10 December 1923 - 17 October 1996
Died in Norman, OK 
Cremated and his ashes scattered at his favorite golf course

Many words have been written about the life of John Saxon, but none can relieve the deep sense of loss felt by his family, friends, and those associated with him in his final mission of improving math education in America.

John Saxon was born in Moultrie, GA, to John Harold and Zollie McArthur Saxon. He graduated from Athens High School, Athens, Georgia, in 1941 and attended the University of Georgia. In 1943, he joined the Army Air Corps, serving as a B-17 aircraft commander during WWII. He resigned his commission in June 1945 after being appointed to the Academy. At West Point, John stayed a step ahead of the Academic and Tactical Departments while enjoying his love of golf and other activities more to his liking.

After graduation, we both were B-25 instructor pilots at Vance AFB in Enid, OK. I got to know him as a fellow instructor, golfing buddy, neighbor, and good friend, as well as a fellow classmate. John's ability to teach and obtain understanding from the slowest of students came to the fore. He insisted on trading two of his students for two of mine who were about to wash out. They graduated. He had a genuine concern for the slow learners.

Also in Enid, John met and married Mary Esther Selby in August 1950. In the spring of 1951, I saw him off to Korea (with golf bag over his shoulder) to fly B-26 "Night Intruder" combat missions. A month later, we rejoined as roommates in the same squadron. John was a conscientious pilot in carrying out his missions for which he was awarded several decorations. He also took on additional duties and with performance for which he received a spot promotion to captain. After completing 55 combat missions, we both transferred to HQ FEAF, Tokyo, Japan. There, following several discussions, John decided to pursue additional education.

While earning a B.S. in aeronautical engineering at AFIT at Wright-Patterson AFB, OH, in 1953. John lost an engine on a B-25 at takeoff and crashed. Only through his skill in controlling the aircraft to a crash landing, and the bravery of a lady from a nearby farmhouse who pulled him from the wreckage, did John survive with nonfatal injuries.

In 1957, John was a student of mine at the USAF Experimental Test Pilot School. His insight into problems in the classroom and in the air was a very positive influence on the class. An MSEE from the University of Oklahoma and a teaching assignment at the Air Force Academy; where he was a popular instructor with the cadets, further prepared him for his ultimate mission. After tours at the Air Proving Ground Command, Eglin AFB, FL, and Thailand, he retired for medical reasons in 1970.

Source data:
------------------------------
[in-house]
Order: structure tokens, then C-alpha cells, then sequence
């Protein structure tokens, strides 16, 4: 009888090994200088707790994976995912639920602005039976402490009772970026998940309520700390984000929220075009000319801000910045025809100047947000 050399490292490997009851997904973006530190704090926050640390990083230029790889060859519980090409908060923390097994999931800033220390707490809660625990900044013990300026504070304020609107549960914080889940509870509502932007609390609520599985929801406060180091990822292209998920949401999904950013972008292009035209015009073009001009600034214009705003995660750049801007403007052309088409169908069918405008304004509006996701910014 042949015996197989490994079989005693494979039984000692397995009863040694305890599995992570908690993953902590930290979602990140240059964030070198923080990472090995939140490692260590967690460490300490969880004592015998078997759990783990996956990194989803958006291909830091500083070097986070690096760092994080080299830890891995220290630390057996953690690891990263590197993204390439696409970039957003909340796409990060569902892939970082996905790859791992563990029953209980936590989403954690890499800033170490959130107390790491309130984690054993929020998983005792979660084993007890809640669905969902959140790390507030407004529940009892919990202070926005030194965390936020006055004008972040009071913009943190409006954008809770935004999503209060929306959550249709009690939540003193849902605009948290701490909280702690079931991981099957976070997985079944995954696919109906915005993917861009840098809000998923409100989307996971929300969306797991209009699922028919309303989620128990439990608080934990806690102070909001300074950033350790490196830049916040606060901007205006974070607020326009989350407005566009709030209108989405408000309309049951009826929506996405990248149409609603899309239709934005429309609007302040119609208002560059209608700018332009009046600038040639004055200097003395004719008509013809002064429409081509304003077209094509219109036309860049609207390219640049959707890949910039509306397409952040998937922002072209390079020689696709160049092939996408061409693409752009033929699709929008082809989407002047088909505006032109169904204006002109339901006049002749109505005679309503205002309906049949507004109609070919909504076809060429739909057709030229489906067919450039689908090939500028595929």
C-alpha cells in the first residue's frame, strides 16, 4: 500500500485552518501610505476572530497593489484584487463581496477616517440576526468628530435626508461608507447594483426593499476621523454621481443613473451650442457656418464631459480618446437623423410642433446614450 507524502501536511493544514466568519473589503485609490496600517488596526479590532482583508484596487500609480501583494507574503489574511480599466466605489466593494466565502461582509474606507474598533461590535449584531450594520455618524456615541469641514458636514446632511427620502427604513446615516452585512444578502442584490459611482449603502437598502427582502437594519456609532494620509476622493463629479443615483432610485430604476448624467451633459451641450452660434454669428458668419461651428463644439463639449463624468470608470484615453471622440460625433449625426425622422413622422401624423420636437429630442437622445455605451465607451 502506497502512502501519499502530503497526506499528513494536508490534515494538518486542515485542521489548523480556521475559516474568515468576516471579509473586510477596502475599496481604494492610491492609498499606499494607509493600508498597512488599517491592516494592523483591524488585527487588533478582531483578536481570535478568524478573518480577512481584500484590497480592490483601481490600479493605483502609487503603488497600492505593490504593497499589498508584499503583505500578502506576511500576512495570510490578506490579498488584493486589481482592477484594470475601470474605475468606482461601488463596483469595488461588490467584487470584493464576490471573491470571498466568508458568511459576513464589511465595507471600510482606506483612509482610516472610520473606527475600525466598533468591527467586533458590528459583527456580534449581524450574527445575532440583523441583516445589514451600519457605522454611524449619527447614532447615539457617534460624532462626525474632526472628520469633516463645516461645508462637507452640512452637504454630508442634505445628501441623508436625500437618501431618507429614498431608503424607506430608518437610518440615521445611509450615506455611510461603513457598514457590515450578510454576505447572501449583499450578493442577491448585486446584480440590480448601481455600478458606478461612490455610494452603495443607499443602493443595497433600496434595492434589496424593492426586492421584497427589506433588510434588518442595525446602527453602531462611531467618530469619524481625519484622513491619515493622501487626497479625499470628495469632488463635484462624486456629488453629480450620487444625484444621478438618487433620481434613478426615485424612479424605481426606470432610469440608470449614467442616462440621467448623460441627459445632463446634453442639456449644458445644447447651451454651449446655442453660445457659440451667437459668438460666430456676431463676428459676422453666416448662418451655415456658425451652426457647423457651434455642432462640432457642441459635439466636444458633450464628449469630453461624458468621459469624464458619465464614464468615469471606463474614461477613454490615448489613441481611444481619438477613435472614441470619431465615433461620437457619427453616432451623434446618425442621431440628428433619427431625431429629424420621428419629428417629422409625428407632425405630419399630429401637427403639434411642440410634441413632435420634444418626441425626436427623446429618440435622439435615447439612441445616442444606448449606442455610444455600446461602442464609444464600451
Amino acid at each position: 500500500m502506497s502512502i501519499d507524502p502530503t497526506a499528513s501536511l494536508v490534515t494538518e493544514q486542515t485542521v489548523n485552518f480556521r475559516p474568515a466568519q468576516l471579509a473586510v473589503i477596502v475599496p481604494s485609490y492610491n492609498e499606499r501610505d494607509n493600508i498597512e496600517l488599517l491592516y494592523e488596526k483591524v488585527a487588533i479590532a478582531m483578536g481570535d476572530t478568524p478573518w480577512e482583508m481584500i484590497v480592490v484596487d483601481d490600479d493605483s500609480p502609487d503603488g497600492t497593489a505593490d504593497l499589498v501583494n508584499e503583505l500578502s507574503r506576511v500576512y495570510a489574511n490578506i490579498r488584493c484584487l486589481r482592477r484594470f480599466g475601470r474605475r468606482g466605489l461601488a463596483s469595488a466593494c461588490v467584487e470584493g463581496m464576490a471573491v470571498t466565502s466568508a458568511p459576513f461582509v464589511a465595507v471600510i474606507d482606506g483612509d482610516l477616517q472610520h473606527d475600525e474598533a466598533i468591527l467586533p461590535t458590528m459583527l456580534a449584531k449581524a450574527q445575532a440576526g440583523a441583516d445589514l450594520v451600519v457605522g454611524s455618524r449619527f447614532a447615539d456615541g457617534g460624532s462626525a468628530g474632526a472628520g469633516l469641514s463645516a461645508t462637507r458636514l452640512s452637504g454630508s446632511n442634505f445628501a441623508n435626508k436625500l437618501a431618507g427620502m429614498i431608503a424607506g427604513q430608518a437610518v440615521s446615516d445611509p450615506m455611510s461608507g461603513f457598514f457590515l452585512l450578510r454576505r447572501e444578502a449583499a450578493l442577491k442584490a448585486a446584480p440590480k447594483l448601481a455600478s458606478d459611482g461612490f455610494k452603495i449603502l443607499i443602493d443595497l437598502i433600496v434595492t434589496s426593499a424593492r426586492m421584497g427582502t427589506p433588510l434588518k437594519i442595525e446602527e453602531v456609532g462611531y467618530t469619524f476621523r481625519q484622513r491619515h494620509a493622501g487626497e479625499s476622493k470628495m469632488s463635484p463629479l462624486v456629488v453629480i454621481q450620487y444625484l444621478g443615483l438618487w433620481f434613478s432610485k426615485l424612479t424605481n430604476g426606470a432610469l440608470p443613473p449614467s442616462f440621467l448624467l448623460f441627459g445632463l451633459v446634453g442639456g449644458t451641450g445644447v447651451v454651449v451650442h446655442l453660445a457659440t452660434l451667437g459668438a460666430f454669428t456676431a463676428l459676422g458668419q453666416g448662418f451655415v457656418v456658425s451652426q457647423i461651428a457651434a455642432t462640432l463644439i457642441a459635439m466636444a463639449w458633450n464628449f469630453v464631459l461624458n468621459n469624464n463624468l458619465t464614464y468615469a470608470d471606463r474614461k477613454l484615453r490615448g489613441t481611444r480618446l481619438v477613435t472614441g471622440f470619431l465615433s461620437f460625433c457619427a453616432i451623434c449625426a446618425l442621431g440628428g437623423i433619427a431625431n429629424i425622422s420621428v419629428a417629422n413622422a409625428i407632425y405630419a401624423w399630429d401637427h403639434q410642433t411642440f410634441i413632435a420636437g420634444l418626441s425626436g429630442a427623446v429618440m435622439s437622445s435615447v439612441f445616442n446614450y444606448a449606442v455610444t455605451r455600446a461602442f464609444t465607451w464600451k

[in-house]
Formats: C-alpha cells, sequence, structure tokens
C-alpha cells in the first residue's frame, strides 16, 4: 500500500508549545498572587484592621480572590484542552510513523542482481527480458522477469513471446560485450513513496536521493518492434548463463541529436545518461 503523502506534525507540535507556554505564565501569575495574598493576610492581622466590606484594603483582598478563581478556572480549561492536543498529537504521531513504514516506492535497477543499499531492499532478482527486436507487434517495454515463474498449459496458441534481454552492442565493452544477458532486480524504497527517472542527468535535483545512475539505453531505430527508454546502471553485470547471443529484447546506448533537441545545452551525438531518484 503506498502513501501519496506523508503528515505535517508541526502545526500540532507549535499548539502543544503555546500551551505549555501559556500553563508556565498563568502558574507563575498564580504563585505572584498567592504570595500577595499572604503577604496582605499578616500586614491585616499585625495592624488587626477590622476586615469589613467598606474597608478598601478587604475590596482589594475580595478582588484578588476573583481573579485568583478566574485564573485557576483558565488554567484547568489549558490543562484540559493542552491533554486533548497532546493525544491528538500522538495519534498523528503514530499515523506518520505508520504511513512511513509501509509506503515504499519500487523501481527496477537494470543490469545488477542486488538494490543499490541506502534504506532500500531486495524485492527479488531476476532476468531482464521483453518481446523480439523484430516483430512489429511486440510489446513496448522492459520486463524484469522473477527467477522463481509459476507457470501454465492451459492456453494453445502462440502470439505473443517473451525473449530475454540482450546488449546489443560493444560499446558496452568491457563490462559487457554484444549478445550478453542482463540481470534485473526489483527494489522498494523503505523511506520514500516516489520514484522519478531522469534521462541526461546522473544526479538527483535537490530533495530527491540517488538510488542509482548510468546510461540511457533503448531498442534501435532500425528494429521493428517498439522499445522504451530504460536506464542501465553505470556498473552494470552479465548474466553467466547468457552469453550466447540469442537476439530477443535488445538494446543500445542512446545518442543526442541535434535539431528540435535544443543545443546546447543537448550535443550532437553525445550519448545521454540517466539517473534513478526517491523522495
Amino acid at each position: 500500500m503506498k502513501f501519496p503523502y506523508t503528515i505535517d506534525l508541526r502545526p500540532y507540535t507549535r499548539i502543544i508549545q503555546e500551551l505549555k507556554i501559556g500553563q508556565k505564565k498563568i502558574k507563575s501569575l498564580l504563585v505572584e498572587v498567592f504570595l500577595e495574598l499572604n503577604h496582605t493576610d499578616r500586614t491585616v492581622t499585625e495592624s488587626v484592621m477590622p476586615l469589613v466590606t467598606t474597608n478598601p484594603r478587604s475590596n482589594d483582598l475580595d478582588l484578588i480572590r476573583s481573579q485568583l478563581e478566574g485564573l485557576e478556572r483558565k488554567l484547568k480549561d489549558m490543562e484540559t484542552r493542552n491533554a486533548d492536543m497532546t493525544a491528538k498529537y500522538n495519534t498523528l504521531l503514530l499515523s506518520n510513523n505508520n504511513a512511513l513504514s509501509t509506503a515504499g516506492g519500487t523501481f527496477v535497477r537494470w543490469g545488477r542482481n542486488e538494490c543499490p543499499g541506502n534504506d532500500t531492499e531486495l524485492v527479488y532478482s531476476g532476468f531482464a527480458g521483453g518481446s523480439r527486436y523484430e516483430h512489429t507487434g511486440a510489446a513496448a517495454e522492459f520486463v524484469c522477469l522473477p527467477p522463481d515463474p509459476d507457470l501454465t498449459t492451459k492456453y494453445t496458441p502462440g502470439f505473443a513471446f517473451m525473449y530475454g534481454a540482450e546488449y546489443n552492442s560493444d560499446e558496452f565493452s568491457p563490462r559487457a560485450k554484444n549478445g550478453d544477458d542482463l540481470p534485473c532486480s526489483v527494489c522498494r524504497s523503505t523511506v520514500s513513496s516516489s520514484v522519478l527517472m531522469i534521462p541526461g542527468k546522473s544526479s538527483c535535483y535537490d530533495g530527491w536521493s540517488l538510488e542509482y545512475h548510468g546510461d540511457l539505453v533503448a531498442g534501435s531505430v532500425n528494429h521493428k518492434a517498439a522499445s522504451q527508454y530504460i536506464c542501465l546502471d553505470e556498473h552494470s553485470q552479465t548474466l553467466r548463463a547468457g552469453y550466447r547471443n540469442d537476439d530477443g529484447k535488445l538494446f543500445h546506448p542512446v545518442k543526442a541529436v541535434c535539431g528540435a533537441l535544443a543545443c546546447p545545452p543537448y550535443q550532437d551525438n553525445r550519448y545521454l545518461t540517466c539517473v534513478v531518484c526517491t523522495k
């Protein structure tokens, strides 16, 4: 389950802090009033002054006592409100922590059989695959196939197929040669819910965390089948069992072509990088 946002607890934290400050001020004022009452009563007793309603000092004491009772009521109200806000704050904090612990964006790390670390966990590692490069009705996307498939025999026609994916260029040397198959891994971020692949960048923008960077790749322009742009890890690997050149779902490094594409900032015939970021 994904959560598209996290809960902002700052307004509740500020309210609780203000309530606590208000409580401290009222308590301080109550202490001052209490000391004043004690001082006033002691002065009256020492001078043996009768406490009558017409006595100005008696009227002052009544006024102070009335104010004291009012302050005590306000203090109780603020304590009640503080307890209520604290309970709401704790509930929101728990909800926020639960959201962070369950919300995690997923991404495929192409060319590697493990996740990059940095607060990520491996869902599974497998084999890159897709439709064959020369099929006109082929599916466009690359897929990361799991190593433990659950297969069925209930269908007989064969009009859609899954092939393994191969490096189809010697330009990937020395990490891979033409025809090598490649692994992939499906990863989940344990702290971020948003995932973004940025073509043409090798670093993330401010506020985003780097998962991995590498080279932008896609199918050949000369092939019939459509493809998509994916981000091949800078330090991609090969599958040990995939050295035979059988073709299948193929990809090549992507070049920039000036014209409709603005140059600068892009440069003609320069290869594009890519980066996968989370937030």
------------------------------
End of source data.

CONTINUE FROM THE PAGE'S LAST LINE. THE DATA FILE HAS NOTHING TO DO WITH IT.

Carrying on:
After his retirement, John taught mathematics at Rose State College in Oklahoma City. He discovered that the students were neither comprehending nor retaining what they were taught from the text books being used. At a student's suggestion, John wrote out some problems for his class. When his students were successful in learning algebra from his writings, he decided to write a college level algebra textbook.

John was then a man with a mission, dedicated and determined to turn around the decline in math education in our country. He published two texts for the junior college level and ran successful tests with several classes of students, showing remarkable improvement in test scores and student interest. John formed his own publishing company by mortgaging his home and drawing from his savings. He authored or coauthored 13 math text books in grades K-12 and one each on calculus and physics. His books and teaching techniques have been a huge success with most teachers and students and they are lavish in their praise. Students using his books have consistently tested well above those using currently established texts. As an outsider to the math community, John fought an onslaught of criticism and opposition from what he called the "mathematics education establishment." With a passionate belief in his cause, John spoke out with challenges to test his methods and results.

He was featured in Reader's Digest, Time Magazine, Newsweek, USA Today, 60 Minutes, and many other publications as well as radio and television. A nationally known speaker, he travelled extensively, beating the drum for the improvement of the math skills of our youth. Currently, school districts in all 50 states and several foreign countries use his texts.

Faced with mounting health problems in his last years, John said he was "racing the clock" and was afraid he wouldn't be able to finish the job. However, his mission of improving math education continues through Saxon Publishers, Inc. with the same goals and dedication John established. For this, he will long be remembered. His dedication to his cause, professionalism, character, and fighting spirit reflect most positively on our Alma Mater and our class.

His professional success is only overshadowed by his success as a father of four: John H. Saxon III, M.D.; Selby Saxon Harrison, M.D.; Bruce C. Saxon, M.D.; and Mrs. Sarah Gay Perkins, R.Ph. He was a loving, devoted, understanding, and supportive father as attested to by their success.

John went out as he requested-with an Irish wake-held in the offices of his company following his memorial service at the First Presbyterian Church in Norman, OK. The mood was festive, with lots of food, champagne, and his family and many friends gathered around remembering the things John accomplished. His ashes were scattered onto his favorite Georgia golf course as he requested.

John, well done. Be thou at peace. You done good'

WHS- classmate and friend

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